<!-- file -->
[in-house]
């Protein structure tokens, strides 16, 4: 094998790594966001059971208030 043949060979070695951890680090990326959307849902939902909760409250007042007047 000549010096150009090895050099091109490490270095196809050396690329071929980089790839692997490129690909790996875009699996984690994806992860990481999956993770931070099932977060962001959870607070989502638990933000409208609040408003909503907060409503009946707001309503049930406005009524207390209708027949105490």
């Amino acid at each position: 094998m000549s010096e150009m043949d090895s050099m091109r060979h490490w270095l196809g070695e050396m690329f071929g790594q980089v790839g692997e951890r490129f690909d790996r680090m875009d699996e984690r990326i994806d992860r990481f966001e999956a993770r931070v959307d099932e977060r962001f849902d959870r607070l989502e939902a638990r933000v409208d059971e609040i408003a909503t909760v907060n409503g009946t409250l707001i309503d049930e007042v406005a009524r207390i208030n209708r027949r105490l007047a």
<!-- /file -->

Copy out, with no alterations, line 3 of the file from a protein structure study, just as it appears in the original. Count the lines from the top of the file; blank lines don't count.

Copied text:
């Amino acid at each position: 094998m000549s010096e150009m043949d090895s050099m091109r060979h490490w270095l196809g070695e050396m690329f071929g790594q980089v790839g692997e951890r490129f690909d790996r680090m875009d699996e984690r990326i994806d992860r990481f966001e999956a993770r931070v959307d099932e977060r962001f849902d959870r607070l989502e939902a638990r933000v409208d059971e609040i408003a909503t909760v907060n409503g009946t409250l707001i309503d049930e007042v406005a009524r207390i208030n209708r027949r105490l007047a």